but we knew, we saw the slight smoke ahead.
I saw the tractor on its side two hundred feet a head, the
wagon seemed destroyed, but no one was moving near it. I
stopped the jeep, we looked first on the ground for any
danger and stepped gingerly down. As we started towards the
tractor, Zalman, a veteran of the Russian army and Israeli
desert war, turned towards me and asked:
Have you been in a battle?
You do not need to see this. Stay here.
I sat on the hood while they went carefully ahead looking
for additional mines. They walked directly on the wheel
A few minutes later Yitzhak returned and said quietly:
Pinhas is dead.
Is he alone?
Yes, we did not see any one else nearby.
How do we take him?
Drive back and get a few blankets to cover Pinhas.
I turned the jeep around very carefully and headed back
slowly, driving directly on my previous wheel marks.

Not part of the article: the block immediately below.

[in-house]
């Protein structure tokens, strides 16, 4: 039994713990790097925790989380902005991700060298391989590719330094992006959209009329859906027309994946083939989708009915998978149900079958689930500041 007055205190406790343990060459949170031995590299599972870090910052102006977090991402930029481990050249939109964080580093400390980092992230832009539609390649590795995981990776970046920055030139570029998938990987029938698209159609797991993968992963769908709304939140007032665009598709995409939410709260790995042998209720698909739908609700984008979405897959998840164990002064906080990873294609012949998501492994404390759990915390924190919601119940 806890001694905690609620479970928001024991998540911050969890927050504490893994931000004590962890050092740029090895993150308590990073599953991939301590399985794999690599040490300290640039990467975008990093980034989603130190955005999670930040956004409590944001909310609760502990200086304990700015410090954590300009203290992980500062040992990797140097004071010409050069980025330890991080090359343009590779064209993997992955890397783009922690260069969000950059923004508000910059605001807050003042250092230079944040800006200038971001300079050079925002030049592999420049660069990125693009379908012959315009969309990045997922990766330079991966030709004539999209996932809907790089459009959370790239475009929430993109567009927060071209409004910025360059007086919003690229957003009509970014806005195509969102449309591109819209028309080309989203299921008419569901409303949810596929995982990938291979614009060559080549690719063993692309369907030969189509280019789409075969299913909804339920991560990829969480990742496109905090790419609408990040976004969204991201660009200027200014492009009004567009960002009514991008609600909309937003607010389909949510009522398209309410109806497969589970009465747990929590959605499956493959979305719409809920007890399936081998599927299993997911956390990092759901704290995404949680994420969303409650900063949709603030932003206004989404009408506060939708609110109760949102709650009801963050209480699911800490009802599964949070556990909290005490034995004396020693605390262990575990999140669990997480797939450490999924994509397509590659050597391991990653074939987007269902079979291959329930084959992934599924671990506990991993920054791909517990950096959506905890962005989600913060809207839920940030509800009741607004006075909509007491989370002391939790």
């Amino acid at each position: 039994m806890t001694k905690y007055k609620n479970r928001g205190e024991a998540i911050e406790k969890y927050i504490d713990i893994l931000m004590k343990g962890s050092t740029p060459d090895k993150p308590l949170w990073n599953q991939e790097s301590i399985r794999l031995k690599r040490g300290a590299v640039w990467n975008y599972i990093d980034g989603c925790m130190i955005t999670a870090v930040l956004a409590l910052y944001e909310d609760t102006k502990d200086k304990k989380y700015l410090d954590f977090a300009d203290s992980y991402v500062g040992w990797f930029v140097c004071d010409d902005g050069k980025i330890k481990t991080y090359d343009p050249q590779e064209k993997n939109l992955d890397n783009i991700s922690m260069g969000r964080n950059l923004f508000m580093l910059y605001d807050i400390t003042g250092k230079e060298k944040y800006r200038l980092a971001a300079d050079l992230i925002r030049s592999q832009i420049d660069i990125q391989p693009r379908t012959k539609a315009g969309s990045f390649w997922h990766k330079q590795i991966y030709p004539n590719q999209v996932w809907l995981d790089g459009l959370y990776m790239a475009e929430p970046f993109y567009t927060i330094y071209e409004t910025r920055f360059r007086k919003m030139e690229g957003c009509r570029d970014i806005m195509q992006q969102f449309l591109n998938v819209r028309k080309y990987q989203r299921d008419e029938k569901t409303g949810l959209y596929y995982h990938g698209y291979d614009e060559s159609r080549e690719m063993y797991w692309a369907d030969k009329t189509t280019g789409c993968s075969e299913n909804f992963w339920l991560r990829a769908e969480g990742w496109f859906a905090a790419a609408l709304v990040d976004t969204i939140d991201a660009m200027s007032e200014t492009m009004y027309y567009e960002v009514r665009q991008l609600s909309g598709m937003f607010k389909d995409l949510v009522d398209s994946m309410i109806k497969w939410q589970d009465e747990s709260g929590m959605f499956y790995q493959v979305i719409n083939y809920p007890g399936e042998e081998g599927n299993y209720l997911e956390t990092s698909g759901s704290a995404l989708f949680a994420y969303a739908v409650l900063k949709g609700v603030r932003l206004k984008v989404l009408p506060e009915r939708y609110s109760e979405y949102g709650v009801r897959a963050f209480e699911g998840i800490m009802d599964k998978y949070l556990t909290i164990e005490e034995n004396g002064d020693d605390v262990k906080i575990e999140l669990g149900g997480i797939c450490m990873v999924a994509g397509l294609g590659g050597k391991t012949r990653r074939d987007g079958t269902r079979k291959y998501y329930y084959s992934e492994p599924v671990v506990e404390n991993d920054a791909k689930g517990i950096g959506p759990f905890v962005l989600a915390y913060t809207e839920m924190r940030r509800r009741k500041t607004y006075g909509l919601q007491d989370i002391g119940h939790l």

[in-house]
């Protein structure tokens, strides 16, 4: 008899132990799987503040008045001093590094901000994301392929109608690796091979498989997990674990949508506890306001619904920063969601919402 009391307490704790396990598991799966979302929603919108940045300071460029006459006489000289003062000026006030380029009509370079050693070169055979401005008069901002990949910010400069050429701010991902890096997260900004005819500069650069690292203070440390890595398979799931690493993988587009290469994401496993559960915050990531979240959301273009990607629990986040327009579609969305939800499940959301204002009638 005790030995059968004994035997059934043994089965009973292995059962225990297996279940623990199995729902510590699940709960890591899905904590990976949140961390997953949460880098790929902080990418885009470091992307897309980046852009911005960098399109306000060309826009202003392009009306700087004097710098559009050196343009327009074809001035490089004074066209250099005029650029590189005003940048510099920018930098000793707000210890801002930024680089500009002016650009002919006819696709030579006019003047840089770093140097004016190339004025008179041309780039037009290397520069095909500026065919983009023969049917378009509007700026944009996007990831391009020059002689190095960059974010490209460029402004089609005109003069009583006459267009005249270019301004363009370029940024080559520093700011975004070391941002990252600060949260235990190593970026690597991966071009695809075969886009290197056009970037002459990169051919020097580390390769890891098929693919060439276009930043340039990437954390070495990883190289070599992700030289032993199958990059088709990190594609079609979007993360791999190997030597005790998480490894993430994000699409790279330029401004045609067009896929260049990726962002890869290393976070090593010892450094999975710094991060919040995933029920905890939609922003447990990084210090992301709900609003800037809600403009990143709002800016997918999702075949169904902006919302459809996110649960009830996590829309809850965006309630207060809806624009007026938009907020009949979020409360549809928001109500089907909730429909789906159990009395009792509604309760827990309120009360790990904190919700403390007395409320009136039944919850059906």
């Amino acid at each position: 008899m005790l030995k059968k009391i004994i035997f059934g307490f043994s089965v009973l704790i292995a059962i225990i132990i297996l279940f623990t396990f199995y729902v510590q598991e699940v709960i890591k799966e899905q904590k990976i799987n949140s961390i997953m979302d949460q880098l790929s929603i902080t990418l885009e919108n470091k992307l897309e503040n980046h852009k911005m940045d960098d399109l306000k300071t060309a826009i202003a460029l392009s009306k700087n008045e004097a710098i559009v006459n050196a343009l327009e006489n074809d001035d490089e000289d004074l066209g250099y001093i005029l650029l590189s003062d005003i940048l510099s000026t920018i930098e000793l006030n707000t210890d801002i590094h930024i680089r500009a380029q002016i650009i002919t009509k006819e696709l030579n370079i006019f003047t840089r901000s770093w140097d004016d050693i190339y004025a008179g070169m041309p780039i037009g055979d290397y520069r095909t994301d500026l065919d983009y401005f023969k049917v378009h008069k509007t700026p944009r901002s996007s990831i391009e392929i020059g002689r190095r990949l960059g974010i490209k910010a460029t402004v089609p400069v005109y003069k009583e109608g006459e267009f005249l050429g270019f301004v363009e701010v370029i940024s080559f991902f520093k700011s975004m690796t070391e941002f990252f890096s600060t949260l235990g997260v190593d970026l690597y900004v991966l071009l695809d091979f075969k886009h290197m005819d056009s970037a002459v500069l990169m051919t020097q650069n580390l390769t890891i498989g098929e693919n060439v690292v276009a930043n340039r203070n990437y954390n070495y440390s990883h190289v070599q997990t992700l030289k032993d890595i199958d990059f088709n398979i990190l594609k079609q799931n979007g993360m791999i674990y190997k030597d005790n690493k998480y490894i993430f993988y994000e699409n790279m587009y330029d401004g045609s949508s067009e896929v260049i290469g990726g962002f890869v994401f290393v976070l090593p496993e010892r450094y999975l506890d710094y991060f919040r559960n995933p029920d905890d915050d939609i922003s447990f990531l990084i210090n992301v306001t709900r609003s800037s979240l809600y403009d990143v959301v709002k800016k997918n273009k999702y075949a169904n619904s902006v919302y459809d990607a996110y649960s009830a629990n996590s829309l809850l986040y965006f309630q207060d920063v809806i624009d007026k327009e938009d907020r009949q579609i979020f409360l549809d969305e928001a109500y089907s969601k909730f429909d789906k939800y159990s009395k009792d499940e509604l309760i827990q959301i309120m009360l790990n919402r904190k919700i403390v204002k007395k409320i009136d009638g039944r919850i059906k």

When I arrived at the kibbutz everyone gathered around me
and when they saw my face they knew Pinhas was blown up. This
was the second member we lost in a few months so we did not
say much. I added few details and proceeded to the storage
room, took three army blankets and rode slowly back. Another
road mine was still a possibility.
I drove back to the kibbutz with Yitzhak and Zalman holding
the body on their lap on the back seat. We did not utter a
I did not feel anything, just went through the motions, did
what was required. No one showed any emotions as we arrived,
except Tova. She cried quietly, Rachel holding her shaking
shoulders. Pinhas was so young, Rachel murmured, just
I put my backpack on containing my Stengun (an automatic
weapon), shoved my pistol into my holster and bucked it to
my left side (I had to learn to shoot with my left hand, my
right was needed to drive the motorcycle) and jumped on my
renovated British Army motorcycle. I kicked started it with
anger and drove rapidly to kibbutz Nirim, 4 miles away. We
needed a truck and a casket to transfer Pinhas to Beer